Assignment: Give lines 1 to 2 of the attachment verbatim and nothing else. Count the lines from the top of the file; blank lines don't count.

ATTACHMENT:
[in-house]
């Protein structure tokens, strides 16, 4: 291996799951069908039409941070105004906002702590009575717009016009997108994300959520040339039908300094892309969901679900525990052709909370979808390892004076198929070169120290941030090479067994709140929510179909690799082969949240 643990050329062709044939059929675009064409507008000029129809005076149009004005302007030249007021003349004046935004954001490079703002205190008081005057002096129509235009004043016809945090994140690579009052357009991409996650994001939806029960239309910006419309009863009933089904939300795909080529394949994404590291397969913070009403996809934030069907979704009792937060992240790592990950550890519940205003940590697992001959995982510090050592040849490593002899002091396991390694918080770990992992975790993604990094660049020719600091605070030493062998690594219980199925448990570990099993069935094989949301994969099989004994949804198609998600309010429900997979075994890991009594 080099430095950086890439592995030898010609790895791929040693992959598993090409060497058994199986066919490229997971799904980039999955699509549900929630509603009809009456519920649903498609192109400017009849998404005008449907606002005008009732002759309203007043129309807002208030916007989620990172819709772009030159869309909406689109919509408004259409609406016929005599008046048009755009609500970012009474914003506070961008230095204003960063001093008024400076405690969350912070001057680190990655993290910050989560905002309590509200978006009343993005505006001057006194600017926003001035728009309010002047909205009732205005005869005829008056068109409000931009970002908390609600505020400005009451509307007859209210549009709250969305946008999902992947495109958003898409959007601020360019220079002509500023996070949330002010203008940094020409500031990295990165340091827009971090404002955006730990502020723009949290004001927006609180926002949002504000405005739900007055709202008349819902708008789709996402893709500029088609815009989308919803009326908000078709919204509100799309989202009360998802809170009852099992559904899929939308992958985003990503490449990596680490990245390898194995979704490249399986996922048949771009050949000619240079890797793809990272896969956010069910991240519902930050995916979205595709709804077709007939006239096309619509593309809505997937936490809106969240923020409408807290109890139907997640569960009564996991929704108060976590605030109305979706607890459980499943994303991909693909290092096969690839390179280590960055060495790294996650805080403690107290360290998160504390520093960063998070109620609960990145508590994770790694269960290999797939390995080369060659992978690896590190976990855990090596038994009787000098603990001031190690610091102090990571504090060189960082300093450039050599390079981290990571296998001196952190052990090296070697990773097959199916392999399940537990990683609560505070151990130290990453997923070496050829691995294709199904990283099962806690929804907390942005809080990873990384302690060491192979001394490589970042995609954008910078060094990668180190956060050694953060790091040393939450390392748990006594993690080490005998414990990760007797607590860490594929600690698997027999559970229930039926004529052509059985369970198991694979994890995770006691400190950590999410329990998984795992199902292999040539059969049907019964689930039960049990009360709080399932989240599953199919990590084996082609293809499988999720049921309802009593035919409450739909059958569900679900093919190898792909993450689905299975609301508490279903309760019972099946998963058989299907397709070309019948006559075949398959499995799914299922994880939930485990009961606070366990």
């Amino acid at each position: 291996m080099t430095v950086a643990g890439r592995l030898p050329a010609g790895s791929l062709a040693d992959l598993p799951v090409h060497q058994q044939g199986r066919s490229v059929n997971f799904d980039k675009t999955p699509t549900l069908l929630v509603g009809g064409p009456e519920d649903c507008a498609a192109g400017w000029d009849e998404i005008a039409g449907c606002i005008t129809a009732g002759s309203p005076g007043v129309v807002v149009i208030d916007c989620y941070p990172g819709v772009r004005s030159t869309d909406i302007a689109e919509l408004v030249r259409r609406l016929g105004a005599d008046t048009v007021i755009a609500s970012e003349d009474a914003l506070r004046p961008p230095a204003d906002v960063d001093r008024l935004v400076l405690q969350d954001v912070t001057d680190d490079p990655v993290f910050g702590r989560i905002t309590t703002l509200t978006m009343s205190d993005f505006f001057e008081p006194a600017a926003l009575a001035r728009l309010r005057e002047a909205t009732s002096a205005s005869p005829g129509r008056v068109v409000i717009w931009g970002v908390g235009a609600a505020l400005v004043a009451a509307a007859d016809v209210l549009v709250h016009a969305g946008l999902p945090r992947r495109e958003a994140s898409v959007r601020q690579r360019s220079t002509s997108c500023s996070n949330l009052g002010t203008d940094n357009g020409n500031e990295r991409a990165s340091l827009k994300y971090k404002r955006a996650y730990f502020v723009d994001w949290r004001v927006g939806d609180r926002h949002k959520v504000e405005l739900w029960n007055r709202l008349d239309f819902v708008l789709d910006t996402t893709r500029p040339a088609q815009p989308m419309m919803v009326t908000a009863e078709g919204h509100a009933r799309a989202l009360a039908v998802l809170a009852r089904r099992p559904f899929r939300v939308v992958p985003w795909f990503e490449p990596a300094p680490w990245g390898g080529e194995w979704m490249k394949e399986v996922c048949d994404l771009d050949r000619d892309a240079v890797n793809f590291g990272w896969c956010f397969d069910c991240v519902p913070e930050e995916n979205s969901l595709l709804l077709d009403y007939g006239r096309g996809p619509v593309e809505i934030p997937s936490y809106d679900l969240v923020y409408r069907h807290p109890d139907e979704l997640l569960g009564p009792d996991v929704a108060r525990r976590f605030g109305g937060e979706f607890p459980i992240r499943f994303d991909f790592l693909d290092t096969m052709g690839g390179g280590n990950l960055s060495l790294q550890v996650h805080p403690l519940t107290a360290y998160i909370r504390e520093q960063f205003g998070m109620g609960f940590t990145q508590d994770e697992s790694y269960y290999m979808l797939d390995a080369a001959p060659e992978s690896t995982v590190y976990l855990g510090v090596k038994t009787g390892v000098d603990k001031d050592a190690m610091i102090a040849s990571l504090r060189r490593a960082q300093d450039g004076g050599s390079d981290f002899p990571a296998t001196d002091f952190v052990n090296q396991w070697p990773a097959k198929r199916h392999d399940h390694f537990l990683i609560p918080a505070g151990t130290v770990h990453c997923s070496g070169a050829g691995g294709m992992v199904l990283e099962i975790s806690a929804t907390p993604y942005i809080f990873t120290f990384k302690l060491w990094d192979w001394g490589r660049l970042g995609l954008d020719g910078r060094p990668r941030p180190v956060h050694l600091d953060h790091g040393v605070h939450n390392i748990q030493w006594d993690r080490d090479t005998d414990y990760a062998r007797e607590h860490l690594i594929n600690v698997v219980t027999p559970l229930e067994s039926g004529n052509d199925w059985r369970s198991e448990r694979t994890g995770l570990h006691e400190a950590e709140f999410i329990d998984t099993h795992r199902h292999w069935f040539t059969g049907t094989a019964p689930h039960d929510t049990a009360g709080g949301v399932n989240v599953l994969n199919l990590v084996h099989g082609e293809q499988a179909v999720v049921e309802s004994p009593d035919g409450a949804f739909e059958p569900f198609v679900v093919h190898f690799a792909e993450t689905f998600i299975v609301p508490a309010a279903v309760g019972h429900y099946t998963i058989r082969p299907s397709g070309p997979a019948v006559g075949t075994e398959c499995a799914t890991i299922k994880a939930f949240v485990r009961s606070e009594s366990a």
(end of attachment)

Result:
[in-house]
């Protein structure tokens, strides 16, 4: 291996799951069908039409941070105004906002702590009575717009016009997108994300959520040339039908300094892309969901679900525990052709909370979808390892004076198929070169120290941030090479067994709140929510179909690799082969949240 643990050329062709044939059929675009064409507008000029129809005076149009004005302007030249007021003349004046935004954001490079703002205190008081005057002096129509235009004043016809945090994140690579009052357009991409996650994001939806029960239309910006419309009863009933089904939300795909080529394949994404590291397969913070009403996809934030069907979704009792937060992240790592990950550890519940205003940590697992001959995982510090050592040849490593002899002091396991390694918080770990992992975790993604990094660049020719600091605070030493062998690594219980199925448990570990099993069935094989949301994969099989004994949804198609998600309010429900997979075994890991009594 080099430095950086890439592995030898010609790895791929040693992959598993090409060497058994199986066919490229997971799904980039999955699509549900929630509603009809009456519920649903498609192109400017009849998404005008449907606002005008009732002759309203007043129309807002208030916007989620990172819709772009030159869309909406689109919509408004259409609406016929005599008046048009755009609500970012009474914003506070961008230095204003960063001093008024400076405690969350912070001057680190990655993290910050989560905002309590509200978006009343993005505006001057006194600017926003001035728009309010002047909205009732205005005869005829008056068109409000931009970002908390609600505020400005009451509307007859209210549009709250969305946008999902992947495109958003898409959007601020360019220079002509500023996070949330002010203008940094020409500031990295990165340091827009971090404002955006730990502020723009949290004001927006609180926002949002504000405005739900007055709202008349819902708008789709996402893709500029088609815009989308919803009326908000078709919204509100799309989202009360998802809170009852099992559904899929939308992958985003990503490449990596680490990245390898194995979704490249399986996922048949771009050949000619240079890797793809990272896969956010069910991240519902930050995916979205595709709804077709007939006239096309619509593309809505997937936490809106969240923020409408807290109890139907997640569960009564996991929704108060976590605030109305979706607890459980499943994303991909693909290092096969690839390179280590960055060495790294996650805080403690107290360290998160504390520093960063998070109620609960990145508590994770790694269960290999797939390995080369060659992978690896590190976990855990090596038994009787000098603990001031190690610091102090990571504090060189960082300093450039050599390079981290990571296998001196952190052990090296070697990773097959199916392999399940537990990683609560505070151990130290990453997923070496050829691995294709199904990283099962806690929804907390942005809080990873990384302690060491192979001394490589970042995609954008910078060094990668180190956060050694953060790091040393939450390392748990006594993690080490005998414990990760007797607590860490594929600690698997027999559970229930039926004529052509059985369970198991694979994890995770006691400190950590999410329990998984795992199902292999040539059969049907019964689930039960049990009360709080399932989240599953199919990590084996082609293809499988999720049921309802009593035919409450739909059958569900679900093919190898792909993450689905299975609301508490279903309760019972099946998963058989299907397709070309019948006559075949398959499995799914299922994880939930485990009961606070366990």